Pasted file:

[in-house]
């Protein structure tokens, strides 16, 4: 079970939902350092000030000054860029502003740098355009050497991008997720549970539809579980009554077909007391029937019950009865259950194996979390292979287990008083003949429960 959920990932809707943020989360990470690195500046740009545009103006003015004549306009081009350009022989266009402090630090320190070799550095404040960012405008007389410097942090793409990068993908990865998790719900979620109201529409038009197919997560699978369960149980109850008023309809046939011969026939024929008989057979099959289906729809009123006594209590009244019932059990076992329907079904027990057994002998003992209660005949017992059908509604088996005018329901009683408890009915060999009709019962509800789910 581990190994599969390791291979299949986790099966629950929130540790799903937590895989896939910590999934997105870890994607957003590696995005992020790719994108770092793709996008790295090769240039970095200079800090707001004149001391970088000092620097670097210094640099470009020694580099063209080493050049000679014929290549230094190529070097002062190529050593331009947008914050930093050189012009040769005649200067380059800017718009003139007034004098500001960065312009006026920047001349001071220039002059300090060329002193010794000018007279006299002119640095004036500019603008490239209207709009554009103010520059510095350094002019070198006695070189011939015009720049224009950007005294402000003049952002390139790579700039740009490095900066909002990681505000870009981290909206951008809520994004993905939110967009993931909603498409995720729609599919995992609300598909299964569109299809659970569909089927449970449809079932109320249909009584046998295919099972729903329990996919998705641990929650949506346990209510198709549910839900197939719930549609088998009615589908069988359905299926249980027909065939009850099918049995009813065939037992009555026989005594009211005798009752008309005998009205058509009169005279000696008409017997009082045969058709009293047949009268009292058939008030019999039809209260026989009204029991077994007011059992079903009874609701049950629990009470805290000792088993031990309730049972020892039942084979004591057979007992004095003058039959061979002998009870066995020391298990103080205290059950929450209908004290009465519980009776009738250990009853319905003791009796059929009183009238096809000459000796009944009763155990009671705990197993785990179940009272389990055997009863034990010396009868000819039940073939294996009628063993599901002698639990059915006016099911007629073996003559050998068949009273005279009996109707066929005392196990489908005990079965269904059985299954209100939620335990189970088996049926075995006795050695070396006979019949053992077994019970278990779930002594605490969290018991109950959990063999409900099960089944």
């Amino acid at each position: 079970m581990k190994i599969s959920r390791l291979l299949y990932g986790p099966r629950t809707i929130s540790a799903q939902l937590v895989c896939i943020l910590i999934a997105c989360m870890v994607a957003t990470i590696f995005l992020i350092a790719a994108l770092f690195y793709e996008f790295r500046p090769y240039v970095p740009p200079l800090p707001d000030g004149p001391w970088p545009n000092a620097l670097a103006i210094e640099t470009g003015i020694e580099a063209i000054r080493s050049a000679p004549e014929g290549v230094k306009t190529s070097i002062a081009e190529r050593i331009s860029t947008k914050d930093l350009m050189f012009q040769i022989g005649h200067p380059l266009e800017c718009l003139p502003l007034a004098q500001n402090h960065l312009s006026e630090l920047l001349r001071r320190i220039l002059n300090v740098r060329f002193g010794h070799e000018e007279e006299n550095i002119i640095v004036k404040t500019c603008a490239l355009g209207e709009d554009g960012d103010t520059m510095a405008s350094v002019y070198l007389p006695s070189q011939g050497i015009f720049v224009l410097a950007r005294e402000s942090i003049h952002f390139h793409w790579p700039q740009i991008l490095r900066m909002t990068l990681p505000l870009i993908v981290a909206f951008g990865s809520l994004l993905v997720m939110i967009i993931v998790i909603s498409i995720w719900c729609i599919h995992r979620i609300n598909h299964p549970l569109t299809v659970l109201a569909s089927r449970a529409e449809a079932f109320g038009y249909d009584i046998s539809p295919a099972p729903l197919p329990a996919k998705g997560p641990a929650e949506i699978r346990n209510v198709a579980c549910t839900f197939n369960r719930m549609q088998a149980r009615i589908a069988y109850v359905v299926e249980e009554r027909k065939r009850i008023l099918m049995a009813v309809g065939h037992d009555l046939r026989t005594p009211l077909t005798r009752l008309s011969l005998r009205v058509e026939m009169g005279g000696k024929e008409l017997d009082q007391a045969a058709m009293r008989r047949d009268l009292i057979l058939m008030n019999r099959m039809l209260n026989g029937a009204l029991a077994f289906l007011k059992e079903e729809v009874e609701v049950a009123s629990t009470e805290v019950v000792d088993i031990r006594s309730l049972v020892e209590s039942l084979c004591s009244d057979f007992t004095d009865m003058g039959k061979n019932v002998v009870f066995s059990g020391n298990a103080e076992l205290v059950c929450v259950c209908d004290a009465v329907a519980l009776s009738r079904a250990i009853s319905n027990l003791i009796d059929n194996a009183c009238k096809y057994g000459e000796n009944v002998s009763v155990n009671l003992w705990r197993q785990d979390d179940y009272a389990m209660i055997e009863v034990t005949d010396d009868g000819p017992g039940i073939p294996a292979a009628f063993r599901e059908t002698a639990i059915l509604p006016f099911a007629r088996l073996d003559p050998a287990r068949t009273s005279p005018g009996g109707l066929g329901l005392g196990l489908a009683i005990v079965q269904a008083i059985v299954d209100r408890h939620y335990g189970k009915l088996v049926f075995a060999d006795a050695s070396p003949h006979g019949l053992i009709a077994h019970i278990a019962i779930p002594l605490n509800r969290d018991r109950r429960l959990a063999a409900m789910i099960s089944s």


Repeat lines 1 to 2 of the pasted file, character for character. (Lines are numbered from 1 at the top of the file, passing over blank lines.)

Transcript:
[in-house]
């Protein structure tokens, strides 16, 4: 079970939902350092000030000054860029502003740098355009050497991008997720549970539809579980009554077909007391029937019950009865259950194996979390292979287990008083003949429960 959920990932809707943020989360990470690195500046740009545009103006003015004549306009081009350009022989266009402090630090320190070799550095404040960012405008007389410097942090793409990068993908990865998790719900979620109201529409038009197919997560699978369960149980109850008023309809046939011969026939024929008989057979099959289906729809009123006594209590009244019932059990076992329907079904027990057994002998003992209660005949017992059908509604088996005018329901009683408890009915060999009709019962509800789910 581990190994599969390791291979299949986790099966629950929130540790799903937590895989896939910590999934997105870890994607957003590696995005992020790719994108770092793709996008790295090769240039970095200079800090707001004149001391970088000092620097670097210094640099470009020694580099063209080493050049000679014929290549230094190529070097002062190529050593331009947008914050930093050189012009040769005649200067380059800017718009003139007034004098500001960065312009006026920047001349001071220039002059300090060329002193010794000018007279006299002119640095004036500019603008490239209207709009554009103010520059510095350094002019070198006695070189011939015009720049224009950007005294402000003049952002390139790579700039740009490095900066909002990681505000870009981290909206951008809520994004993905939110967009993931909603498409995720729609599919995992609300598909299964569109299809659970569909089927449970449809079932109320249909009584046998295919099972729903329990996919998705641990929650949506346990209510198709549910839900197939719930549609088998009615589908069988359905299926249980027909065939009850099918049995009813065939037992009555026989005594009211005798009752008309005998009205058509009169005279000696008409017997009082045969058709009293047949009268009292058939008030019999039809209260026989009204029991077994007011059992079903009874609701049950629990009470805290000792088993031990309730049972020892039942084979004591057979007992004095003058039959061979002998009870066995020391298990103080205290059950929450209908004290009465519980009776009738250990009853319905003791009796059929009183009238096809000459000796009944009763155990009671705990197993785990179940009272389990055997009863034990010396009868000819039940073939294996009628063993599901002698639990059915006016099911007629073996003559050998068949009273005279009996109707066929005392196990489908005990079965269904059985299954209100939620335990189970088996049926075995006795050695070396006979019949053992077994019970278990779930002594605490969290018991109950959990063999409900099960089944």